Issue #103, 14th November 2014

This Week's Favorite


Fault Injection in Production
12 minutes read.

Some of you may have read this post as it was an internal link in a post from last week (on Stripe's Game Day). I felt this is such an important post I should publish it on its own. I cannot think of a better way to let talented people learn from each other and have fun together. Share it with your team, and brainstorm on how you could apply it in your company.

Read it later via Pocket or Instapaper.
Share it via Twitter or email.


Culture


We Let Them See Their Families
2 minutes read.

A friend of mine sent me this video and I couldn't stop laughing (my wife gave me a crazy look, so I had to stop at some point). Great way to start your weekend.

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Share it via Twitter or email.


What if Your Team Was Working Remote?
5 minutes read.

This post is by yours truly. I've got no doubt that future employment will have less to do with where geographically you want to work and more on why you decided to join the team and work on that specific project. Without the immediate peer pressure you have when working in a shared location, how do you still inspire others and create an alignment? This post, I hope, will make you think harder on some interesting questions we should all ask, regardless of whether or not your team is working remote.

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How to Go From Structureless to Structured Without Losing Your Vibe
5 minutes read.

Camille Fournier (CTO at Rent the Runway) shares her lessons learned on creating an engineering ladder. A lot of pragmatic tips you can take from it, mostly around making sure to write things down and iterate on your plans while seeking for feedback. Asking many successful entrepreneurs about what worked best for them was always "to over communicate". Camille's approach to building organizational structure while focus on clarity and success metrics is how I believe companies should strive to introduce structure without neglecting the meaning behind this transition.

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The Stages of Life for Code in a Start-Up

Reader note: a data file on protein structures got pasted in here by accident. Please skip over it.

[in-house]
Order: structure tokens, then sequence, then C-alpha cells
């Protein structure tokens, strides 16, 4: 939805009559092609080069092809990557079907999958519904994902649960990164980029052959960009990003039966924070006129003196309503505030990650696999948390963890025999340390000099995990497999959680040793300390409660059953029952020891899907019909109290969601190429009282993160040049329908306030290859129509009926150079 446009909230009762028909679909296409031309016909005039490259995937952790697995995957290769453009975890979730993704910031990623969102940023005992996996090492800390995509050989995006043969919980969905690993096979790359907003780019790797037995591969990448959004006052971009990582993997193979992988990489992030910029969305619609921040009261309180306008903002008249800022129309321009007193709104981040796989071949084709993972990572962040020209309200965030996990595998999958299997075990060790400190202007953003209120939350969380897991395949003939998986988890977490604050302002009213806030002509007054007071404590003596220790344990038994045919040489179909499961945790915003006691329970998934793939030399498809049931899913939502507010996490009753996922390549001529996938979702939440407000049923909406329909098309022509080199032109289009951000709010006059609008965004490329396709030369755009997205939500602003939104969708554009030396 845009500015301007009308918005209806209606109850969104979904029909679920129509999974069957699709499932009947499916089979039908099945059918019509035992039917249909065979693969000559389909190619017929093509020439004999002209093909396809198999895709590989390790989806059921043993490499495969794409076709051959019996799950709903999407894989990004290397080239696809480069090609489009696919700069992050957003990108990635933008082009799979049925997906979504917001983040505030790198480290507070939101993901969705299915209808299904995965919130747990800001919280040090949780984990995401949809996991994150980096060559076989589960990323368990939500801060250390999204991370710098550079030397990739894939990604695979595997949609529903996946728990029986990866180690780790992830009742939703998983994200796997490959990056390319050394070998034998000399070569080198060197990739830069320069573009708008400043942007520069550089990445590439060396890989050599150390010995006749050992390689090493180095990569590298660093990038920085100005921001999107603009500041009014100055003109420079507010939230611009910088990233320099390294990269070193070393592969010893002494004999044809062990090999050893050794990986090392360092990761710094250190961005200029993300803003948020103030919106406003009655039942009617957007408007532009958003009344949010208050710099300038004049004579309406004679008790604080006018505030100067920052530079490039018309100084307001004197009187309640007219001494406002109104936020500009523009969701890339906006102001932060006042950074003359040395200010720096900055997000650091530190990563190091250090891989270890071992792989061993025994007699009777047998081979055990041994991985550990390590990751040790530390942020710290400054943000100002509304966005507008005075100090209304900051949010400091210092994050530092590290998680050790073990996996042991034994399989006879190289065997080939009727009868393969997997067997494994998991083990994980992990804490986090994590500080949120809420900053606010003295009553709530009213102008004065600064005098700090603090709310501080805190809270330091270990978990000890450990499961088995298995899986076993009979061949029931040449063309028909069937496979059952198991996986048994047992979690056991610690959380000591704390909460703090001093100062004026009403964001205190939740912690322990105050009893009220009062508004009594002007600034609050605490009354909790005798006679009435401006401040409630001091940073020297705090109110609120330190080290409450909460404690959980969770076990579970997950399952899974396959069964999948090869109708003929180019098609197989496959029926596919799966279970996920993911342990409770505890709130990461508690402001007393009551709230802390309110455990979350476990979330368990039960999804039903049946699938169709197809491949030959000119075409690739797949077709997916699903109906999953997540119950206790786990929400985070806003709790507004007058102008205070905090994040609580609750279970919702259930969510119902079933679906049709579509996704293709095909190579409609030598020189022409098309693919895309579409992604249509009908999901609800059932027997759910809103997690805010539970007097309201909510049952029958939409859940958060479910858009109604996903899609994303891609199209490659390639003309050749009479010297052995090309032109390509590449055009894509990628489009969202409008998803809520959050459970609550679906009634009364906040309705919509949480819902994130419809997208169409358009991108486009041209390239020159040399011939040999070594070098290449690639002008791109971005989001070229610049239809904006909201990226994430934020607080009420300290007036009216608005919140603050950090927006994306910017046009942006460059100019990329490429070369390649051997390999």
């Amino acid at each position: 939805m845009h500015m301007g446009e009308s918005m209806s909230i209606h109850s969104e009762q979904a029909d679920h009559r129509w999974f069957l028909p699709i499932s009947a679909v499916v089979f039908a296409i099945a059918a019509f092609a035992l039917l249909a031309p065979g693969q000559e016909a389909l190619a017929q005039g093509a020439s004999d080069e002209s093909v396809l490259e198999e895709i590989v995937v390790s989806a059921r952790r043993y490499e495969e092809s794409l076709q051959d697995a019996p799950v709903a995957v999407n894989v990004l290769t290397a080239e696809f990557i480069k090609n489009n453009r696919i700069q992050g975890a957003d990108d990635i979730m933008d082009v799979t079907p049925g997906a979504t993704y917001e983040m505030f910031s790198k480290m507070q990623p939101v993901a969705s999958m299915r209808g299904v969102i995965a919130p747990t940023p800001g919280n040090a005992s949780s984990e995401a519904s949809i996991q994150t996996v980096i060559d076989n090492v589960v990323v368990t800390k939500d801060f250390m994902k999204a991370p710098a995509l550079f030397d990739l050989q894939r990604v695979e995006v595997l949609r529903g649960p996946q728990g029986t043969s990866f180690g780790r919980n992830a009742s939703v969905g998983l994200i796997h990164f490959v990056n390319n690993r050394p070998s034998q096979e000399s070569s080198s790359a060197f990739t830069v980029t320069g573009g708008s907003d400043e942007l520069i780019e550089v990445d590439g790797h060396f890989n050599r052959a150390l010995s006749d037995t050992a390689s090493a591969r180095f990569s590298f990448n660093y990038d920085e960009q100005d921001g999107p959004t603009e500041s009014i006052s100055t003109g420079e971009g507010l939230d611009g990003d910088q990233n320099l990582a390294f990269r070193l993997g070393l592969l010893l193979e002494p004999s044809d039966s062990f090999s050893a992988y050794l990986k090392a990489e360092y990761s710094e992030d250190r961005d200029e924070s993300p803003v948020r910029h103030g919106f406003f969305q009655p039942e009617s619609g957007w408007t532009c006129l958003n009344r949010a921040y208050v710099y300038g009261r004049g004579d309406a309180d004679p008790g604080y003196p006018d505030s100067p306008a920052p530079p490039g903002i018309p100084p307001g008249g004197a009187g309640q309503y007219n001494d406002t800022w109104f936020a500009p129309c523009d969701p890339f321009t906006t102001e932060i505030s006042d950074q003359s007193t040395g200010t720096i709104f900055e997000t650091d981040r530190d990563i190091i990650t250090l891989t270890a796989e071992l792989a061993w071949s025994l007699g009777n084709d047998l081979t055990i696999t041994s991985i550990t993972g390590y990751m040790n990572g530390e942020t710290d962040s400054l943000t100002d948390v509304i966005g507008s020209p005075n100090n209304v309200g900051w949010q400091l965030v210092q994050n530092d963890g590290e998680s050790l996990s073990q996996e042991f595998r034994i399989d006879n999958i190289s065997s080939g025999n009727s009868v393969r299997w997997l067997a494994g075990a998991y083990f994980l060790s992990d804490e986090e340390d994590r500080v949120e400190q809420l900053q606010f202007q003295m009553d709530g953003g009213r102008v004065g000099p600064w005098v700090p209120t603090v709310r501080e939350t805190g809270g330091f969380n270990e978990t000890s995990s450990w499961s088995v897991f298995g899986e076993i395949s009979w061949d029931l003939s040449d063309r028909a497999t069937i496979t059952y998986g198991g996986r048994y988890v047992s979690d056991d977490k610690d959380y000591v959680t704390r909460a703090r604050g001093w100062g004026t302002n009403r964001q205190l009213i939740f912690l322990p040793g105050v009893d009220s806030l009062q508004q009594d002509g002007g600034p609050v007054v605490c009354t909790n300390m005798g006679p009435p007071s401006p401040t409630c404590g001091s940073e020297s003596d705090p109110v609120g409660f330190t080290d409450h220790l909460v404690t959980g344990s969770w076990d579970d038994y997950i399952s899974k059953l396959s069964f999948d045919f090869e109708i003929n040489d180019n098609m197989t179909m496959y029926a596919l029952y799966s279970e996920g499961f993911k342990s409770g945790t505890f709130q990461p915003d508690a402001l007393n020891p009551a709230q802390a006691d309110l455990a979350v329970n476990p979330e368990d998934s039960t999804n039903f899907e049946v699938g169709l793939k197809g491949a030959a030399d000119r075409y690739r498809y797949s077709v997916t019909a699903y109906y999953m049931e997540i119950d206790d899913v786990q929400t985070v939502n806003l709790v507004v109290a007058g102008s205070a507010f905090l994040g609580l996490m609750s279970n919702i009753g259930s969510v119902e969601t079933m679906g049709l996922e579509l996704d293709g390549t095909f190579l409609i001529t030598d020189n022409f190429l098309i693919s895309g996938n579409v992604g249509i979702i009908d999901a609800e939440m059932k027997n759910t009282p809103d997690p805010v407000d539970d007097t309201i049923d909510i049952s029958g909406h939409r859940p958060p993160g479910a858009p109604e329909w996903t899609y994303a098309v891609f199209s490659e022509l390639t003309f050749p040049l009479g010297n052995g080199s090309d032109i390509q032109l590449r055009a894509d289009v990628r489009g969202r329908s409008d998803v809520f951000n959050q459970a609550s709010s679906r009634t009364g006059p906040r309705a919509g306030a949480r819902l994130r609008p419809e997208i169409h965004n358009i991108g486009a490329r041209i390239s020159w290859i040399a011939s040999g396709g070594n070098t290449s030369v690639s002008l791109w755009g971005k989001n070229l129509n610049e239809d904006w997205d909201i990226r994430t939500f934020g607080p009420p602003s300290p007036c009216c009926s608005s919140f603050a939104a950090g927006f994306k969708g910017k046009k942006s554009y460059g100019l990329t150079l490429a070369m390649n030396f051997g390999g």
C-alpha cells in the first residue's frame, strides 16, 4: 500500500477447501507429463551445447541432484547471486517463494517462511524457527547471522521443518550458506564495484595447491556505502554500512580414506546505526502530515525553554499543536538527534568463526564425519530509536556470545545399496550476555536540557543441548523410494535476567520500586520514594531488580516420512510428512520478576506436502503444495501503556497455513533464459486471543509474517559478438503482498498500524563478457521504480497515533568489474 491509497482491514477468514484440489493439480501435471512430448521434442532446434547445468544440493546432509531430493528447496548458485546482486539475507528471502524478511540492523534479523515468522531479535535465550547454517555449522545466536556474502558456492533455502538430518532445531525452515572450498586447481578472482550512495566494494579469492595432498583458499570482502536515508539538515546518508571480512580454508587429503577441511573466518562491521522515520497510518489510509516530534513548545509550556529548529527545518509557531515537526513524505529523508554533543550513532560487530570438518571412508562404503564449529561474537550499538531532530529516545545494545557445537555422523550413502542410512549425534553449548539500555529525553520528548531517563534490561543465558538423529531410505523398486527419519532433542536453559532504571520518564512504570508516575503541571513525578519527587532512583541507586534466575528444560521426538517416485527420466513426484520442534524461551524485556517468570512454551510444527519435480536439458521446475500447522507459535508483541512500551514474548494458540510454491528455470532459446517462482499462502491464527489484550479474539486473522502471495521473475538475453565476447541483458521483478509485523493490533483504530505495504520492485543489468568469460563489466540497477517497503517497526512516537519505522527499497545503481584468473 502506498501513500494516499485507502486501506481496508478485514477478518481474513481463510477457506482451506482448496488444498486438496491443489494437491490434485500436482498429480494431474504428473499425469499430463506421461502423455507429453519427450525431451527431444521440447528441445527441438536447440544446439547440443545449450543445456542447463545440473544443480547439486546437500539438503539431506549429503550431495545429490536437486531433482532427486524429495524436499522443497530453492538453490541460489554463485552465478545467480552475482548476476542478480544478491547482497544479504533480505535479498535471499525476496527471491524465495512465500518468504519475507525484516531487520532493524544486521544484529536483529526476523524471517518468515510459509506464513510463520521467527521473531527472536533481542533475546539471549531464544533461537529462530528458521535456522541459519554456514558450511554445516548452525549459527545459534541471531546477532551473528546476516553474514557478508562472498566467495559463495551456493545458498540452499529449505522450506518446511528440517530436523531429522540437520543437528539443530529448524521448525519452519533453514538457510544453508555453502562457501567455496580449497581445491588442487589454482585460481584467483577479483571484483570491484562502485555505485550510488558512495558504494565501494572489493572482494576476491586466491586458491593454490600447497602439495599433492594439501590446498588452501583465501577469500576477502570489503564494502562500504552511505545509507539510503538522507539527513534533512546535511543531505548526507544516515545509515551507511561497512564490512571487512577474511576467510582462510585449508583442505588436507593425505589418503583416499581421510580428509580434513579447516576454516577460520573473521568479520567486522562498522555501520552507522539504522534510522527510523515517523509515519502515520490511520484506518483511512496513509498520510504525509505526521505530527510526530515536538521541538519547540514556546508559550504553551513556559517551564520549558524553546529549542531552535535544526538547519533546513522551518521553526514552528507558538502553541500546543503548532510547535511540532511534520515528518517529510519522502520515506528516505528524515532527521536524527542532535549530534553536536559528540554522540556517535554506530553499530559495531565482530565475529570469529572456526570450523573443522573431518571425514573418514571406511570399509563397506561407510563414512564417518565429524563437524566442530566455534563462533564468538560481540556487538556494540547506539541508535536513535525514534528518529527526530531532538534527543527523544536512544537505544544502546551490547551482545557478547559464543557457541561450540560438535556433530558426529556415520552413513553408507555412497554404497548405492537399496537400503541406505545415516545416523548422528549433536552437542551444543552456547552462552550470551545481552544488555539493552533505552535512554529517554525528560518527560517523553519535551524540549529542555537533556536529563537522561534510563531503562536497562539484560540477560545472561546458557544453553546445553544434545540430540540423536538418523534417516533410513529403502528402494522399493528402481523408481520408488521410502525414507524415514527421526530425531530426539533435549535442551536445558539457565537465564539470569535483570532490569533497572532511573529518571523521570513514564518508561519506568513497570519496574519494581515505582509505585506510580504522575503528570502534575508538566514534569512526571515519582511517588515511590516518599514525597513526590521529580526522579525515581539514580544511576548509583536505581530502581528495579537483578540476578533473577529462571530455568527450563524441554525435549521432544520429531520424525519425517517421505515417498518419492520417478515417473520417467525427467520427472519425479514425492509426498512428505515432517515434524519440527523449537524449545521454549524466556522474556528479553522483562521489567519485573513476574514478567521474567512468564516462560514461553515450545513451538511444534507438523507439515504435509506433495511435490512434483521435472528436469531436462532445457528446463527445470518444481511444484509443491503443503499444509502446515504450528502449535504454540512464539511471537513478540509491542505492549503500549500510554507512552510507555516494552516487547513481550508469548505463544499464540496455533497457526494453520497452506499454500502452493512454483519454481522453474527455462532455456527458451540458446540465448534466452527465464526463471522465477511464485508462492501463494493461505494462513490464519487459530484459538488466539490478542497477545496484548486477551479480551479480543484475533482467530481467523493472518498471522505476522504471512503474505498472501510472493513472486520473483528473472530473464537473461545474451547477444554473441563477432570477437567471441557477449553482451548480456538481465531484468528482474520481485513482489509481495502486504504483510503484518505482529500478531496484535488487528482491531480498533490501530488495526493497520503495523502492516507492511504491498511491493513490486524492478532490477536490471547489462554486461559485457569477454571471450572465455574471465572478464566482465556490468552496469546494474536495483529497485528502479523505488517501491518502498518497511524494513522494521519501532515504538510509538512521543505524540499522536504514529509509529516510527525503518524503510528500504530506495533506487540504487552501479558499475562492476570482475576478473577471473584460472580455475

4 minutes read.

If you ever worked in a startup and had the "pleasure" to write some code that you knew would (read: should) change drastically (read: cursing driven development), you'll enjoy reading this one. Arik Galansky writes it like it is.

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Peopleware


The Update, the Vent, and the Disaster
7 minutes read.

Old one, but had the pleasure to read it again a few days ago and I thought you'd enjoy it as well. Michael Lopp (aka Rands) shares some concepts you can use for your 1:1s with your teammates. Insightful, funny and always interesting.

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The 10 Principles of Good Management
7 minutes read.

"Applying Dieter Rams’ 10 principles of good design to the job many people fall into. Managing other designers." - Taking concepts from design is a great way to have a fresh look (at least for me) on how to make management useful instead of wasteful. My favorite section: "Good management is unobtrusive".

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Velocity vs. Quality
3 minutes read.

The distinction Daniel is making between code quality and implementation quality is a great tool you can use to judge and set standards for the way you write code in your company. The best advice I can give you is simply read this post. Daniel Pupius (Engineering at Medium) should write more often.

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Share it via Twitter or email.


Inspiring Tweets


@jamesjyu: Email Overload Is the Enemy of Long-Term Strategic Thinking.

@hnshah: Having a Sense of Urgency Is a Requirement for Startup Growth

- Oren

P.S. Can you share this email? I'd love for more people to experiment and improve their company's culture.

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